A honing steel doesn’t sharpen your knives!
Unfortunately, most people don’t know the difference between sharpening and honing. Basically, a honing steel isn’t used to sharpen your knives. It is primarily used to realign your blade’s edge with its metal and straighten out any minor wear and tear.
Outdoor knives are used for a variety of heavy-duty purposes. So it’s not surprising when they become slightly dull and lose their sharpness and cutting ability.
Due to the nature of their daily work and extra use, outdoor knives need to be sharpened all the time. This is to ensure that they maintain their brightness and shine.
When they start to show signs of rust and stains, its time to buy a new one and sharpen the old one. However, when your knife becomes dull after use, do not worry. It can be easily fixed with a honing steel.
A honing steel does not use a sharpening stone. It simply realigns your knife’s edge.
Honing is what you do when the edge of your knife has become slightly bent, which makes it unrecognizable. This comes usually from cutting hard objects.
So why use a honing steel?
A steel is a somewhat advanced sharpening method. It’s for intermediate to experienced sharpeners only.
Before a honing steel, there was oil stones, liquid stones, and the most primitive, sharpening with stones. This method is suitable for smoothing your metal blade without removing any metal.
In the case of a honing steel, the process works by removing the small burrs on the cutting edge of your knife. This is done by using the honing steel to hone the blade until you get a sharp knife. You repeat until you don’t feel any burrs left on your blade. As easy as it sounds!
Actually, it takes patience and practice to get all that right.
How to Use a Honing Steel
Hone your knife in a diagonal, stroking motion and 30 degrees away from the cutting edge.
Hone both sides of your blade until you remove all of the burrs.
The honing motion should resemble a smooth saw motion.
Use continuous, smooth motions to hone your blade.
So what do I need to buy?
The first thing you're going to want to get is a Honing Steel.
What do I need to hone my knife?
There are two main things you need for knife honing: a sharpening steel and practice.
Most Japanese knives have a sharpening steel integrated into them, but western style knives do not. Instead, you will have to purchase a honing steel separately, which is a piece of polished steel that you can hold in your hand.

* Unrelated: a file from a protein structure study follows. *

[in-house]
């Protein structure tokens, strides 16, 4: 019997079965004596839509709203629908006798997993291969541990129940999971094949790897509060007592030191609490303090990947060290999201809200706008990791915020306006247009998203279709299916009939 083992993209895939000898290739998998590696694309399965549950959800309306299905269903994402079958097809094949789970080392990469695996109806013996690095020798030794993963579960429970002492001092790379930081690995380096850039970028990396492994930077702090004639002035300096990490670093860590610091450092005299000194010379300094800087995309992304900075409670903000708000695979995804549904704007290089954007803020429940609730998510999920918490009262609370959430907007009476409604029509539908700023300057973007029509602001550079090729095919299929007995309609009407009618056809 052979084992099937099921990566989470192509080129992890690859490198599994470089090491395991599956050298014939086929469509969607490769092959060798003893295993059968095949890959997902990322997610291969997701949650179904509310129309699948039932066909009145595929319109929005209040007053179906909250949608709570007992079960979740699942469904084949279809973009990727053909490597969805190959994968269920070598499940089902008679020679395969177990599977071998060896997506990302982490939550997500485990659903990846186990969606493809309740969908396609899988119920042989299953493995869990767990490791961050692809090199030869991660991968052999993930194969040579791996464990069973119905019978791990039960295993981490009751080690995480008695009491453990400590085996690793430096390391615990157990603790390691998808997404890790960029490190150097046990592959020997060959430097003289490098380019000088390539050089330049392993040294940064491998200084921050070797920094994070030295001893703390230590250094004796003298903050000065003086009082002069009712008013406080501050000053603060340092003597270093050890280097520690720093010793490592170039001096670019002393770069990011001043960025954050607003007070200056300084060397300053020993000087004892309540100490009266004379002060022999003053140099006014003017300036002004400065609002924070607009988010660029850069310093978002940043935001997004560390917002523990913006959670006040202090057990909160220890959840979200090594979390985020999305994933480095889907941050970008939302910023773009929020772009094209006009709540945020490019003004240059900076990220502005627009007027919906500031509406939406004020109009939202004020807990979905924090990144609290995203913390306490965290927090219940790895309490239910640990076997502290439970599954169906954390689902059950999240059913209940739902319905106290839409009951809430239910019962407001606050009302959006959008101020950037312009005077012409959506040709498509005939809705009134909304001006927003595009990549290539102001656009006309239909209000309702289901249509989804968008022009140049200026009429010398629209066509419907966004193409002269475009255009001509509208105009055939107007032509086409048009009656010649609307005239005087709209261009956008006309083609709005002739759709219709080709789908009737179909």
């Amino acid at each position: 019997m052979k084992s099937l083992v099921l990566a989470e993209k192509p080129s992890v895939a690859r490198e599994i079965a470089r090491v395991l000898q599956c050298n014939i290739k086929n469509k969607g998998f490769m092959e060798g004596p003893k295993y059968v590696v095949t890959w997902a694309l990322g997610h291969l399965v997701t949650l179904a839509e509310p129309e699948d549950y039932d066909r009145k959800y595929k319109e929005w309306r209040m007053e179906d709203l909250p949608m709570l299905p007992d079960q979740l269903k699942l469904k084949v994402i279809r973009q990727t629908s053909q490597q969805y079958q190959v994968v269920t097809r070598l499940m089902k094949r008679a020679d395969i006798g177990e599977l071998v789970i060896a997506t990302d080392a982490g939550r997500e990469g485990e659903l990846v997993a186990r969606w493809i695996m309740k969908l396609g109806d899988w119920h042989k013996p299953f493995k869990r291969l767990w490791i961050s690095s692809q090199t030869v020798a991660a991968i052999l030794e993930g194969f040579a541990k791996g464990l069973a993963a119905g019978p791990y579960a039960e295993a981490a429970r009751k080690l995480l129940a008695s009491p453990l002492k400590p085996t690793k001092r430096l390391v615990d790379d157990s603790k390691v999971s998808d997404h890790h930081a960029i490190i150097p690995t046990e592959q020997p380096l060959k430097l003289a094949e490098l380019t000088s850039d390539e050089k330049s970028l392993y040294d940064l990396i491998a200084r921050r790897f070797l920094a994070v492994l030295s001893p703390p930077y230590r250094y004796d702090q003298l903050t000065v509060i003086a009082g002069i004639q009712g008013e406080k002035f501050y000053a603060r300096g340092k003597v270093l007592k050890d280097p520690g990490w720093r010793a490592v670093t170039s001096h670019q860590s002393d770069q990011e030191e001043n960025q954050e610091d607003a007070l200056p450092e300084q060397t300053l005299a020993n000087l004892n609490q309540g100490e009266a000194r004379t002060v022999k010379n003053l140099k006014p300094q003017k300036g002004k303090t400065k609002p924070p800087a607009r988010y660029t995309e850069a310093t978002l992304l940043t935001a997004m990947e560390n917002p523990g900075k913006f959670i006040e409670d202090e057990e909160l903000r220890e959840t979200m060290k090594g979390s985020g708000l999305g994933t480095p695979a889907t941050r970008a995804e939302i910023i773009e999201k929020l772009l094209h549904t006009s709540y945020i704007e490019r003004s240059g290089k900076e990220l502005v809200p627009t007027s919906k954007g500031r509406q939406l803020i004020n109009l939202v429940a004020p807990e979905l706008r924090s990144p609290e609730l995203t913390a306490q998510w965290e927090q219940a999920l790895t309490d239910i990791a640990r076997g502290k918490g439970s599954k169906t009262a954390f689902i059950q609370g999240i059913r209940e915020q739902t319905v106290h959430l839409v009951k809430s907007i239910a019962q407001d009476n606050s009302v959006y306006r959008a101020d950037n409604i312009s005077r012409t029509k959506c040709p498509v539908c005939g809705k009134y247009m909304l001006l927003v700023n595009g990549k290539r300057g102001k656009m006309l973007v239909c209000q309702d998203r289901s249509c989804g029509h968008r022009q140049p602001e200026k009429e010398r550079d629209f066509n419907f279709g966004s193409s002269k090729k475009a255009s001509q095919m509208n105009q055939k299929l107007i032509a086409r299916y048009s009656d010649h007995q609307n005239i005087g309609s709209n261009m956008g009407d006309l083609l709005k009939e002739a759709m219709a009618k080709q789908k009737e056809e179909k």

To hone your knife, you will simply glide the sharpening steel down the blade of your knife from the handle to the tip.
The honing steel actually draws the dull edge of your knife towards the sharp side; a process known as realigning the edge. The more you hone your knife, the sharper it will become.
After honing, check your knife tips to see if they have been realigned properly. The same check applies to your knife’s edge; if you are only sharpening one side, then the blade will not be equally sharpened.
In time, you should also notice that your knife is getting sharper quicker with each honing. If you keep on honing your knives, eventually they will increasingly take less and less time to get sharp and maintain their sharp condition.
Step by step guide to honing your knife with a steel
Keeping your kitchen knives sharp is one of the most understated tasks in the kitchen. If kept sharp, a knife can stay sharp for a long time. But the moment it is neglected, dullness will set in and slowly ruin the beautiful and long lasting benefits of properly maintained sharp kitchen knives.
So let’s start with making a few things clear about the honing steel. It’s not a knife sharpening tool and therefore cannot repair a dull knife. You should sharpen your knives with either a rough sharpener or a sharpening steel.
Second, you should not use a honing steel on serrated knives and pocket knives.
The 3rd mistake people make is that they try to use a steel against the purpose it is crafted for. The first and foremost purpose a steel is to maintain the edge of the sharp knife.
It doesn’t sharpen the knife, it just realigns the blade so that it remains strong and charges it with an electro-magnetic field. This prevents the edge from chipping or rolling over.
So that means you should not use a honing steel if your knife has already lost its sharpness and you are trying to get it back. You should sharpen your knives with a steel only after they get dull and you need to restore their sharpness.
1# Brace your steel
A honing steel is a crucial part of the upkeep of your blades. It removes the tiny burrs that develop on the sides of the blade as a result of everyday use.
To make the sharpening job more efficient and effective, you need to brace the steel against the rounded surface of the tip of your skate (Figure 1-1).